Do You Need a Box Spring?

Last Updated On August 22nd, 2023
Do You Need a Box Spring?

You’ve just invested in a new high-quality mattress, and now you need a place to put it that will last just as long as the mattress does. The best foundation for your mattress largely depends on the type of mattress, and one of the most common places people put their new bed is on a box spring. Innerspring beds go hand in hand with box spring foundations, but what about other mattress types? Do you always need to use a box spring? And when is it a bad idea to use a box spring? We’ll answer these questions and more in our article.

Why You Need a Mattress Foundation

It’s tempting (and cost-effective!) to put your new mattress on the ground; no need to buy an extra bed frame, foundation, or box spring, right? While it’s true you can technically put your mattress anywhere, including the floor, an incompatible foundation can decrease your mattress’s lifespan or even damage it. Some companies specify the exact type of foundation you should use in their mattress warranty, because using the wrong one can void your warranty protections.

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Additionally, mattresses aren’t universally compatible. For example, a memory foam mattress sitting on the floor could experience restricted airflow, leading you to wake up overheated and uncomfortable. That’s why most brands recommend using their memory foam beds on a platform bed or one with slats no more than 2.75 inches apart (to prevent sagging). On the other hand, innerspring beds must be used with a box spring to prevent sags.

A good mattress foundation can pull together the aesthetics of your bedroom, too, so it’s worth finding a high-quality one that also extends the life of your mattress.

What is a Box Spring?

Box springs are not the only foundation out there, but they are still one of the most popular bed bases because they go with innersprings, which are in turn one of the most popular mattress types. In fact, you cannot even use an innerspring coil mattress without a box spring.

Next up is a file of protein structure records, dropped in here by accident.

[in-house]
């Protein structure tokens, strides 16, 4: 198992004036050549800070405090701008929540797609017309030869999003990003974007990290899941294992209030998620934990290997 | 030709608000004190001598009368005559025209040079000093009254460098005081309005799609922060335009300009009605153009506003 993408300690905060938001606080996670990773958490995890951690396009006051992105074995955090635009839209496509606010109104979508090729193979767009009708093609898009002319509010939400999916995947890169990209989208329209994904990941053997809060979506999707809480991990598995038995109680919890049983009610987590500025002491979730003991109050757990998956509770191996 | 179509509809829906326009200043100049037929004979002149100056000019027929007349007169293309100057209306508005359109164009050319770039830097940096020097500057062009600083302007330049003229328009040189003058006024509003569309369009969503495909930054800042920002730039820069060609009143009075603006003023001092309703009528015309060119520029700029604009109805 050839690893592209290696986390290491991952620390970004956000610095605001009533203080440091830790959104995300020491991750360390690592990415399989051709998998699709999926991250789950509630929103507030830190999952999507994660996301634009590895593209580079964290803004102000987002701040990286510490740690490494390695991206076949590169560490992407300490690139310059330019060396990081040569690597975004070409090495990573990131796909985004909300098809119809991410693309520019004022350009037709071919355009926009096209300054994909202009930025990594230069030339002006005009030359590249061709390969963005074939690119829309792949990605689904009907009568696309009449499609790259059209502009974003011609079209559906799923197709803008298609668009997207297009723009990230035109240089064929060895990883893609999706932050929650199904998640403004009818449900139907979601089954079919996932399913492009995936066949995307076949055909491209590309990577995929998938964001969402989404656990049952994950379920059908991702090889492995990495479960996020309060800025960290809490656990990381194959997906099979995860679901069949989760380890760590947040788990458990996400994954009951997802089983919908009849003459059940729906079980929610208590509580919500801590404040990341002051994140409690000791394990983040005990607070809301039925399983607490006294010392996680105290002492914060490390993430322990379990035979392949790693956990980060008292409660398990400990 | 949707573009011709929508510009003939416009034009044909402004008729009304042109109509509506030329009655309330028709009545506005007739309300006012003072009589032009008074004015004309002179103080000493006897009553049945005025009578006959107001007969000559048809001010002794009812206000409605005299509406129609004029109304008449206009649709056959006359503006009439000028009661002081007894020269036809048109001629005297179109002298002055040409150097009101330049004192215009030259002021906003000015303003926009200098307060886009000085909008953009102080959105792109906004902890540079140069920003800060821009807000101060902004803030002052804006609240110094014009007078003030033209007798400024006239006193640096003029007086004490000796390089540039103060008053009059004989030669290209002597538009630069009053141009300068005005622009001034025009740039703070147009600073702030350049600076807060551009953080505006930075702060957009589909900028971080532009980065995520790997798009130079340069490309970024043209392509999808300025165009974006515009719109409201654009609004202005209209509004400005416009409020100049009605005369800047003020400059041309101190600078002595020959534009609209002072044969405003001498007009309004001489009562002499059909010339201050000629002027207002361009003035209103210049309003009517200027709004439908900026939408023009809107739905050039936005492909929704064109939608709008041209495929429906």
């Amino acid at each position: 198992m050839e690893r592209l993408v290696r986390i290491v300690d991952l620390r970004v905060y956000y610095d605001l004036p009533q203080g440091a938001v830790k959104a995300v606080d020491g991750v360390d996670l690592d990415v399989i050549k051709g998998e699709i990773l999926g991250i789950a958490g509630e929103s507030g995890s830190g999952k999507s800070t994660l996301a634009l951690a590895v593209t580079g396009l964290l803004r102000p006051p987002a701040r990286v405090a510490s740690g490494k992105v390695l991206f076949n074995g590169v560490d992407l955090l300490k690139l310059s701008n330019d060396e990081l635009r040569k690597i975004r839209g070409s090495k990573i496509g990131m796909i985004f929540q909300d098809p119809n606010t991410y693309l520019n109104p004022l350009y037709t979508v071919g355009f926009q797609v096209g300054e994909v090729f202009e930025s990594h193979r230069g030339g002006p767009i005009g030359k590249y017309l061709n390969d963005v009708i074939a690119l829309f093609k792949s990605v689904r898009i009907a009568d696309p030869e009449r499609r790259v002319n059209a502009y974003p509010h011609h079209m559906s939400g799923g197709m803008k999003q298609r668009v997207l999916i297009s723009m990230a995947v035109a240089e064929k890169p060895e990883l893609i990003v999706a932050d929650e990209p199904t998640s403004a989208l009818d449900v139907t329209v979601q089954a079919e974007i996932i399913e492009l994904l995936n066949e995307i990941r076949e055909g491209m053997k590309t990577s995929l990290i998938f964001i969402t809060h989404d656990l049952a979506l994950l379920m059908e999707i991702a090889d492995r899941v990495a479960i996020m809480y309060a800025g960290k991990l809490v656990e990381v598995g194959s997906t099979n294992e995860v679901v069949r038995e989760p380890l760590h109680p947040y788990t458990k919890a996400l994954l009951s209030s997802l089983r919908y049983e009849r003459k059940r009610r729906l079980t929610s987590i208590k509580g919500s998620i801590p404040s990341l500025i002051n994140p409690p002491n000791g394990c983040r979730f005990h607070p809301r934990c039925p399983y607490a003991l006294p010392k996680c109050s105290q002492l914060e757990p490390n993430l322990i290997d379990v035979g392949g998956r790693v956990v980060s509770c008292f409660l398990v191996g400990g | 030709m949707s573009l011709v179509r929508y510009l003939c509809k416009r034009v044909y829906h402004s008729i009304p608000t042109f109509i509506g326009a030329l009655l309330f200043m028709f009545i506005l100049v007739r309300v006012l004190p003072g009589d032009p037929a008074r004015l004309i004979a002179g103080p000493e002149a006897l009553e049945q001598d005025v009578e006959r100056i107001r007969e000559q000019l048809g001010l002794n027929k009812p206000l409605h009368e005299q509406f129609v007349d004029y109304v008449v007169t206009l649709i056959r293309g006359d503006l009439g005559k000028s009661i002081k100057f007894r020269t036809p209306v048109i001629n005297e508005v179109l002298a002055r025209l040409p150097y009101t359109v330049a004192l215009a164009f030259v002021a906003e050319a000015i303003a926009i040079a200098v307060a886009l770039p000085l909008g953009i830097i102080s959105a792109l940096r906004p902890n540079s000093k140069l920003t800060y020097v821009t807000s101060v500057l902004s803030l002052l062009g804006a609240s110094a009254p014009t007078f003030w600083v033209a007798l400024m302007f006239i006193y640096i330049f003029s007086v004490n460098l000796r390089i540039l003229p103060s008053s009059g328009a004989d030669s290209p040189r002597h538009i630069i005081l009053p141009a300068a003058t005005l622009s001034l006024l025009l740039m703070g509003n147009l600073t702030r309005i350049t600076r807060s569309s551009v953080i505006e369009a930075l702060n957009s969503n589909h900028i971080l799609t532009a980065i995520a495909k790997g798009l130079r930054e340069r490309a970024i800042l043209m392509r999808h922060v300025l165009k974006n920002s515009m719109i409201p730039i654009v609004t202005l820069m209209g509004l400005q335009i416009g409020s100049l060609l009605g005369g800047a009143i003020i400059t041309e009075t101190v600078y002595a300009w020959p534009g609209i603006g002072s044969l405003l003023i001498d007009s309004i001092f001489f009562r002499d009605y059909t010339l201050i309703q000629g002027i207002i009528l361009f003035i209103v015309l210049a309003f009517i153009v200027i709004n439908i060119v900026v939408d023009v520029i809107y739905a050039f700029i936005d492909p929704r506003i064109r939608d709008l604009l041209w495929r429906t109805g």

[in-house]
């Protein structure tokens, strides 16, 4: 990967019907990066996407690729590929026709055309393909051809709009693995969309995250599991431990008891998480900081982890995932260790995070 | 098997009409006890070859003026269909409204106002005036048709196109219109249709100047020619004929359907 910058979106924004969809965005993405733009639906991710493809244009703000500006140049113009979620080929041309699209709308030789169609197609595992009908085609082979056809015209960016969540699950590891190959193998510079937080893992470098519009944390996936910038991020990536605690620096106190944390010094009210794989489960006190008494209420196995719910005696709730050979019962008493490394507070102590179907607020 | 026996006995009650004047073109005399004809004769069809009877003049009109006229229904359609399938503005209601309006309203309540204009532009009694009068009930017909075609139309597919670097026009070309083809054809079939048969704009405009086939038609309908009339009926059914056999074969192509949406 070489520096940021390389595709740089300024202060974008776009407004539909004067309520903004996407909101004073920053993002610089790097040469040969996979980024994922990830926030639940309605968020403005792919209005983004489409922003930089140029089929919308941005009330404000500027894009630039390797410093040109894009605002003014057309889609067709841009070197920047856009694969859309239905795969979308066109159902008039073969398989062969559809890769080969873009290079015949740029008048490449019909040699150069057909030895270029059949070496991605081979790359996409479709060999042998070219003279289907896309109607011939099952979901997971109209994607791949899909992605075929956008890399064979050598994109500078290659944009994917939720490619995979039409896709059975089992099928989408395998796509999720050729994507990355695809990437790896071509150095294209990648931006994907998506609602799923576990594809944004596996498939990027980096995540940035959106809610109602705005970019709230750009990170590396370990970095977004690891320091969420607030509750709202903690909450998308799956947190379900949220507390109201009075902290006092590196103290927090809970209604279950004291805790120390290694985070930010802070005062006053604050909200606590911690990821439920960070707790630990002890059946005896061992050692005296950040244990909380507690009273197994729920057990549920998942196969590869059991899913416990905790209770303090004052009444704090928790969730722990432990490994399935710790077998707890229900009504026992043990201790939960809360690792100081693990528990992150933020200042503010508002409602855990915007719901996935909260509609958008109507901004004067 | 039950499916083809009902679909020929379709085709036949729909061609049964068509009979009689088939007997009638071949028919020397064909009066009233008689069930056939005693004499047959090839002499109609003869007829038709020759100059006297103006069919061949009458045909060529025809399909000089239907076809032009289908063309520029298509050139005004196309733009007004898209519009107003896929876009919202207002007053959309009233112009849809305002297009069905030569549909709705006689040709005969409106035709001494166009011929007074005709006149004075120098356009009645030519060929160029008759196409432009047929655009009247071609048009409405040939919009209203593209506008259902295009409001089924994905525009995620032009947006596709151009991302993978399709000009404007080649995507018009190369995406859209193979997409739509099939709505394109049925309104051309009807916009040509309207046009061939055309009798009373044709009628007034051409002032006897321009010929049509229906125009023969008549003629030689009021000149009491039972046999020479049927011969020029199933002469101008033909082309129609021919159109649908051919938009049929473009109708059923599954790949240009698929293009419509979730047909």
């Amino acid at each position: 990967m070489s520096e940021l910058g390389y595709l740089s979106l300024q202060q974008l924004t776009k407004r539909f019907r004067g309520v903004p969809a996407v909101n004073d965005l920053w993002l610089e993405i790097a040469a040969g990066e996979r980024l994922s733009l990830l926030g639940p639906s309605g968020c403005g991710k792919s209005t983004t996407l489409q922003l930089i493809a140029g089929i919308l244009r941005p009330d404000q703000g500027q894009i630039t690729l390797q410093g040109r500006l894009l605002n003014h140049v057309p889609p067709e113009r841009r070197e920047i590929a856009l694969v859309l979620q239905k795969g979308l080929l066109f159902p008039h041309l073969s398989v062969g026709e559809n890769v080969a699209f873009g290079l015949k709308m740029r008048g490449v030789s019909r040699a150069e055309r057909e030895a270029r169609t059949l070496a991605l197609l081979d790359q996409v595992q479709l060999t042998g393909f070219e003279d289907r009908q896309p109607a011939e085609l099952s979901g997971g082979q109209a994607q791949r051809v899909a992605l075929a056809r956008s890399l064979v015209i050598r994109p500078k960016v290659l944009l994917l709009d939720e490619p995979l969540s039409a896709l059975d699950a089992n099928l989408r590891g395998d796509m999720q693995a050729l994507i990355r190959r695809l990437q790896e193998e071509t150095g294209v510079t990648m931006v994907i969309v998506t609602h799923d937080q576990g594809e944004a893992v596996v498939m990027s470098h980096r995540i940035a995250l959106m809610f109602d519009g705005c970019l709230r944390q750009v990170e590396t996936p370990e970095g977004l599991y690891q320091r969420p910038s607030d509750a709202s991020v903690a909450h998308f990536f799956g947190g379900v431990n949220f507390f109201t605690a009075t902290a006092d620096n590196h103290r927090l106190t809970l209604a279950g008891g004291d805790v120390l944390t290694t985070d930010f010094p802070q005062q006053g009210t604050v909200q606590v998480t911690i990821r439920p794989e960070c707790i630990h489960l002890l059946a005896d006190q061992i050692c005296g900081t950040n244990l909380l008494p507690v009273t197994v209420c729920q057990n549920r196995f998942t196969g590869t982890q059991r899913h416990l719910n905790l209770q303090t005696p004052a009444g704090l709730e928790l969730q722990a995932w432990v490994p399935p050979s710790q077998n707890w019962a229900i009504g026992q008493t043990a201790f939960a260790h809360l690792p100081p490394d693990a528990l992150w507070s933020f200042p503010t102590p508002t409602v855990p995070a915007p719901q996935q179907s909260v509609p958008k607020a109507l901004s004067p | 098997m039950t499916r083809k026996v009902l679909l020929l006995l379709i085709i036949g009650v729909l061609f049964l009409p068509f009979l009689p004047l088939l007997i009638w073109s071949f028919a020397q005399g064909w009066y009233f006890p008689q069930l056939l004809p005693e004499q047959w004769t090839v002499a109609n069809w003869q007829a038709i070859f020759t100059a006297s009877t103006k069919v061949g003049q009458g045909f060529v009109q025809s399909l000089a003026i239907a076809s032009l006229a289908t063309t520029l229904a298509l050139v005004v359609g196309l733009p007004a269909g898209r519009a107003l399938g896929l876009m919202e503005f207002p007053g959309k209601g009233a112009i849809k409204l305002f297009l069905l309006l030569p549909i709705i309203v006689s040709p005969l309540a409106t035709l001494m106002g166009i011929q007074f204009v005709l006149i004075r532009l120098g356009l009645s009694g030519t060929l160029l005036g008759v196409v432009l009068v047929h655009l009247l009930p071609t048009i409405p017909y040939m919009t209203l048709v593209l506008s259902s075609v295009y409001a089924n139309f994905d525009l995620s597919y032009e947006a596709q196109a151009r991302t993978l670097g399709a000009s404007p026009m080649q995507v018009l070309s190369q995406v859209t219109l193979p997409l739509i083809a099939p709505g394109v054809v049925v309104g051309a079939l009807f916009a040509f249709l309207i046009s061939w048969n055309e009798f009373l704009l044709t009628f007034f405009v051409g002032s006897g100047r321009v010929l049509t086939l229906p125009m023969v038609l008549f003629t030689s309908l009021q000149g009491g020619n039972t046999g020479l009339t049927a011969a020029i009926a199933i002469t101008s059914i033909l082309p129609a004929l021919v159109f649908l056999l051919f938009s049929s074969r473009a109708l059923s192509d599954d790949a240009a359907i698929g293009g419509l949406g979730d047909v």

Box springs sit on top of a metal frame. They’re usually made of wood and covered in fabric. This solid base is meant to absorb the bounce of innerspring coils; essentially, it acts as a shock absorber. The hollow inside of a box spring also increases airflow through a mattress, which is a plus for those who struggle to sleep cool.

Do I Need a Box Spring?

The main benefits of a box spring include better airflow and shock absorbency. Box springs also allow the user to elevate their mattress even higher above the floor, creating more storage space under the bed.

Despite the extra support from box springs, innerspring beds still have the least amount of pressure relief compared to other mattress types. Innerspring users report sagging within 5 years of buying their mattress, indicating that a box spring may not be the most useful foundation for a mattress.

Whether or not you need a box spring really depends on your mattress. Like we mentioned before, innerspring mattresses typically require a box spring. However, modern innerspring models can potentially be used with other foundations—check the mattress warranty on the company’s website for further specifications.

Mattress TypeFoundation
InnerspringBox spring, metal frame, bunkie board
Memory FoamPlatform bed, slatted bed frame, adjustable base
HybridPlatform bed, slatted bed frame, adjustable base
LatexPlatform bed, slatted bed frame, adjustable base

As you can see, most other mattress types do not require a box spring. In fact, most of them shouldn’t be used with a box spring, as it can damage the mattress materials or cause premature sagging.

Beds with coil bases, such as innersprings and hybrid mattresses, are naturally cooler than latex or memory foam thanks to their structure. However, beds with springs typically have issues with pressure relief and sagging. Thankfully, modern foam mattresses are made with cooling materials, such as gel memory foam, graphite infused foam, or open-cell foam.

Other Foundation Types

A mattress foundation is all about support. You may have back pain and need an adjustable base, or your body weight could be on the heavier side and you’ll need extra support. Review all of the options available to you to get the best night’s sleep.